Allegheny County’s Certified Property Values for 2016
Three years after the reassessment in Allegheny County property values in 2016 stand at $99.8 billion, with $76.7 billion being taxable and $23.1 billion exempt from taxation—a ratio of $3.32 in taxable value for every $1 in exempt. These figures are based on the 2016 County Certification Roll that was approved on January 15th.
The Certification Roll is available for viewing by clicking here.
Compared to 2015’s certified value of $98.2 billion, property values have risen 1.6 percent, with most of this growth coming from taxable property. A closer look at this growth is worthwhile.
The increase in Countywide certified taxable values from $75.2 billion in 2015 to $76.7 billion this year is an increase of $1.5 billion, or two percent. A look at County certified values back to 2003 shows that in only one non-reassessment year over year period (2006 to 2007) did taxable certified value increase more than one percent (certified value increased from $57.1 billion to $57.7 billion). In years with no reassessment any growth has to be the result of new construction, improvements, and appeals by taxing bodies.
In the County’s municipalities, 2016 taxable values range from a high of $18.1 billion in the City of Pittsburgh to a low of $4.3 million in Haysville. After Pittsburgh, seven of the County’s municipalities were certified as having between $2.0 and $2.6 billion in taxable value. Twelve others have more than $1 billion but less than $2 billion in taxable value in 2016.
In percentage terms, the biggest increases in certified taxable value from 2015 to 2016 occurred in Findlay Township (14%), Ohio Township (11%), and Pine Township (9%). Eight other municipalities saw certified taxable value grow four percent or more (Neville, Kilbuck, Haysville, Oakmont, Marshall, South Fayette, Collier, and Jefferson Hills) Overall, close to 100 municipalities saw only minimal change in the 2016 certified taxable values from a year earlier—rising or falling in a range of two percent.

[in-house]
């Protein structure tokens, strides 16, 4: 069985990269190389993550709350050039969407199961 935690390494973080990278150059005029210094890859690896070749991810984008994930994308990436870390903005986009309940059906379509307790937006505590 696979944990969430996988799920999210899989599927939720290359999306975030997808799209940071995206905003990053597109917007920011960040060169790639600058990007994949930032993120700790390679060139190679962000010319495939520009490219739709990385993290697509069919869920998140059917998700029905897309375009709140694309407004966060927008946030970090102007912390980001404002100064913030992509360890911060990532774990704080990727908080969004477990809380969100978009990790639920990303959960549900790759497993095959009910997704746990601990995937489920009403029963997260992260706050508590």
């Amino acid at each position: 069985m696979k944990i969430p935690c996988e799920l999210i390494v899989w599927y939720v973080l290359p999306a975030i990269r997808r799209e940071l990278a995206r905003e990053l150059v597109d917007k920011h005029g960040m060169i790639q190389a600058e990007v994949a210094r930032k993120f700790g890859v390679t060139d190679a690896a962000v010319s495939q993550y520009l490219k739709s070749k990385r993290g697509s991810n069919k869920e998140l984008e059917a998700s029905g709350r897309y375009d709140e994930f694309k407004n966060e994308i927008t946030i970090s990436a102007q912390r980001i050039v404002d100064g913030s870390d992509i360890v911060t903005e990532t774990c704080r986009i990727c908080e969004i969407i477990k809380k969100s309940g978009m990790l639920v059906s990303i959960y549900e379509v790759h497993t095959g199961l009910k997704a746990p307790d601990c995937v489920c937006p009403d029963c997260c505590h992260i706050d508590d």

In dollar terms the biggest jump in taxable value occurred in the City of Pittsburgh, where taxable value rose $590 million from 2015 to 2016.
The County Certification Roll provides data on taxable property that identify properties as residential or commercial as well as the value for buildings and land. Residential land value ($15.1 billion) and commercial land value ($5.7 billion) remained largely unchanged from where those values stood in 2015, with a combined increase of only $62 million. The big changes came in residential building value, which climbed from $37 billion to $37.9 billion ($909 million) and commercial building value, where the Countywide total rose from $17.3 billion to $17.8 billion ($516 million). Thus, building value (residential and commercial) was up a combined $1.4 billion. Much of the commercial increase can be traced to Ward Two of the City of Pittsburgh (part of the Golden Triangle and the Strip District), where taxable commercial building value increased $361.5 million year over year.
Some other notable changes in taxable value in 2016 at the municipal level:
- In Findlay Township, taxable value increased $102 million to $823 million total, with the bulk of the increase coming from commercial building value increasing $75 million.
- In Ohio Township, taxable value rose $64 million, with residential building value rising from $354 million to $420 million. However, commercial value fell by $2 million year over year.
- In East Pittsburgh Borough (separate from the City of Pittsburgh) taxable value fell nearly 22 percent year over year from $45.7 million to $35.8 million. While residential value remained largely unchanged with $14.8 million in land and buildings, commercial value dropped from $30.9 million to $20.9 million.
- In Turtle Creek Borough certified taxable value fell 13 percent from $99.7 million to $87.0 million. A decline in the certified building value from $40.4 million to $27.5 million was reported for the municipality.
County, municipal, and Pittsburgh Public School millage rates have already been set for 2016, so in places where values are up there should be a bump in overall collections. The suburban school districts are just beginning to set millage rates for the fiscal year that starts on July 1st.